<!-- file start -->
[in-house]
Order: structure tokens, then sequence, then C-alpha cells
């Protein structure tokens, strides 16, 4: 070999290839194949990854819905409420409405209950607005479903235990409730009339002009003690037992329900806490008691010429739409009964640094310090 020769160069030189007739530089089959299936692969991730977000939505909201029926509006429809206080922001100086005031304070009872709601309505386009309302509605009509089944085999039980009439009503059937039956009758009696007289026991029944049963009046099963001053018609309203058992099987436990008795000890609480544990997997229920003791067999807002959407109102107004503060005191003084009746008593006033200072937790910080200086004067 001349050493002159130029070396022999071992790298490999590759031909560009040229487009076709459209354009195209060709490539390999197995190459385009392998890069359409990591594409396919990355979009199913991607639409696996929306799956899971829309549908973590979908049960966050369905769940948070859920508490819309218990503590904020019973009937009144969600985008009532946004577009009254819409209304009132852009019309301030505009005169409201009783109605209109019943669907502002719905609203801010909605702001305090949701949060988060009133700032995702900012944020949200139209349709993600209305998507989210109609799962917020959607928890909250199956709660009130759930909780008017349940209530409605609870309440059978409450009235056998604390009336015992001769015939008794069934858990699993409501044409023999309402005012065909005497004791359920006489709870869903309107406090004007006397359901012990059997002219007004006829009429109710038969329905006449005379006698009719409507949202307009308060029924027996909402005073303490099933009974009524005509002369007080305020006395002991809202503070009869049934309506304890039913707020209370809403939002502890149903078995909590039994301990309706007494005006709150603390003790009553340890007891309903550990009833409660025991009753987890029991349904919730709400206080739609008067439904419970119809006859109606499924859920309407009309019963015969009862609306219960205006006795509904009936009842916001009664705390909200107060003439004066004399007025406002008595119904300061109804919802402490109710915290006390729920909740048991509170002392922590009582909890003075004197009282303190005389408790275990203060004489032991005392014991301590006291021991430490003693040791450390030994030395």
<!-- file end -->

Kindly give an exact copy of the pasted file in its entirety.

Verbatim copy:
[in-house]
Order: structure tokens, then sequence, then C-alpha cells
């Protein structure tokens, strides 16, 4: 070999290839194949990854819905409420409405209950607005479903235990409730009339002009003690037992329900806490008691010429739409009964640094310090 020769160069030189007739530089089959299936692969991730977000939505909201029926509006429809206080922001100086005031304070009872709601309505386009309302509605009509089944085999039980009439009503059937039956009758009696007289026991029944049963009046099963001053018609309203058992099987436990008795000890609480544990997997229920003791067999807002959407109102107004503060005191003084009746008593006033200072937790910080200086004067 001349050493002159130029070396022999071992790298490999590759031909560009040229487009076709459209354009195209060709490539390999197995190459385009392998890069359409990591594409396919990355979009199913991607639409696996929306799956899971829309549908973590979908049960966050369905769940948070859920508490819309218990503590904020019973009937009144969600985008009532946004577009009254819409209304009132852009019309301030505009005169409201009783109605209109019943669907502002719905609203801010909605702001305090949701949060988060009133700032995702900012944020949200139209349709993600209305998507989210109609799962917020959607928890909250199956709660009130759930909780008017349940209530409605609870309440059978409450009235056998604390009336015992001769015939008794069934858990699993409501044409023999309402005012065909005497004791359920006489709870869903309107406090004007006397359901012990059997002219007004006829009429109710038969329905006449005379006698009719409507949202307009308060029924027996909402005073303490099933009974009524005509002369007080305020006395002991809202503070009869049934309506304890039913707020209370809403939002502890149903078995909590039994301990309706007494005006709150603390003790009553340890007891309903550990009833409660025991009753987890029991349904919730709400206080739609008067439904419970119809006859109606499924859920309407009309019963015969009862609306219960205006006795509904009936009842916001009664705390909200107060003439004066004399007025406002008595119904300061109804919802402490109710915290006390729920909740048991509170002392922590009582909890003075004197009282303190005389408790275990203060004489032991005392014991301590006291021991430490003693040791450390030994030395």